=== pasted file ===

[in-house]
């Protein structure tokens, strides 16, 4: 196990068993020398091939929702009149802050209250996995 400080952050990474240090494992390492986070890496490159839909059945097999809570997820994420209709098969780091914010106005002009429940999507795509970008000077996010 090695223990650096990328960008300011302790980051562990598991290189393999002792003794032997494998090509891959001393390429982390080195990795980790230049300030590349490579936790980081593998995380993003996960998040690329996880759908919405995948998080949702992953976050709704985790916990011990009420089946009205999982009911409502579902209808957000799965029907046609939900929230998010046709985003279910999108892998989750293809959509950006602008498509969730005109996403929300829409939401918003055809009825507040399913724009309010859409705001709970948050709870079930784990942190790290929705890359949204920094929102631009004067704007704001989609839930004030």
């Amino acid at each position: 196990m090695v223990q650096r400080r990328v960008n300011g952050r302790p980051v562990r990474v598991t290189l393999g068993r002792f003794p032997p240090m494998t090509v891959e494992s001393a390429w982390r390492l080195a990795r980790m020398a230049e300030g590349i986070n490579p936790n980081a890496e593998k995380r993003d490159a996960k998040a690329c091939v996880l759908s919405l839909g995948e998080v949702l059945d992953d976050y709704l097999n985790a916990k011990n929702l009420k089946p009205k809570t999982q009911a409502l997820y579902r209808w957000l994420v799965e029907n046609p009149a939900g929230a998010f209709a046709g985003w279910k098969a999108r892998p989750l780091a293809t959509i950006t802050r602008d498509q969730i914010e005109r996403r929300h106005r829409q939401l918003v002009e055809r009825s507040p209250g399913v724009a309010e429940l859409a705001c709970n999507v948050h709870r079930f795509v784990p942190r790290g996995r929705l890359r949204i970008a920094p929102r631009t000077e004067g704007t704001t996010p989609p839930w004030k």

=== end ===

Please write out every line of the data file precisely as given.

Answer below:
[in-house]
């Protein structure tokens, strides 16, 4: 196990068993020398091939929702009149802050209250996995 400080952050990474240090494992390492986070890496490159839909059945097999809570997820994420209709098969780091914010106005002009429940999507795509970008000077996010 090695223990650096990328960008300011302790980051562990598991290189393999002792003794032997494998090509891959001393390429982390080195990795980790230049300030590349490579936790980081593998995380993003996960998040690329996880759908919405995948998080949702992953976050709704985790916990011990009420089946009205999982009911409502579902209808957000799965029907046609939900929230998010046709985003279910999108892998989750293809959509950006602008498509969730005109996403929300829409939401918003055809009825507040399913724009309010859409705001709970948050709870079930784990942190790290929705890359949204920094929102631009004067704007704001989609839930004030």
């Amino acid at each position: 196990m090695v223990q650096r400080r990328v960008n300011g952050r302790p980051v562990r990474v598991t290189l393999g068993r002792f003794p032997p240090m494998t090509v891959e494992s001393a390429w982390r390492l080195a990795r980790m020398a230049e300030g590349i986070n490579p936790n980081a890496e593998k995380r993003d490159a996960k998040a690329c091939v996880l759908s919405l839909g995948e998080v949702l059945d992953d976050y709704l097999n985790a916990k011990n929702l009420k089946p009205k809570t999982q009911a409502l997820y579902r209808w957000l994420v799965e029907n046609p009149a939900g929230a998010f209709a046709g985003w279910k098969a999108r892998p989750l780091a293809t959509i950006t802050r602008d498509q969730i914010e005109r996403r929300h106005r829409q939401l918003v002009e055809r009825s507040p209250g399913v724009a309010e429940l859409a705001c709970n999507v948050h709870r079930f795509v784990p942190r790290g996995r929705l890359r949204i970008a920094p929102r631009t000077e004067g704007t704001t996010p989609p839930w004030k």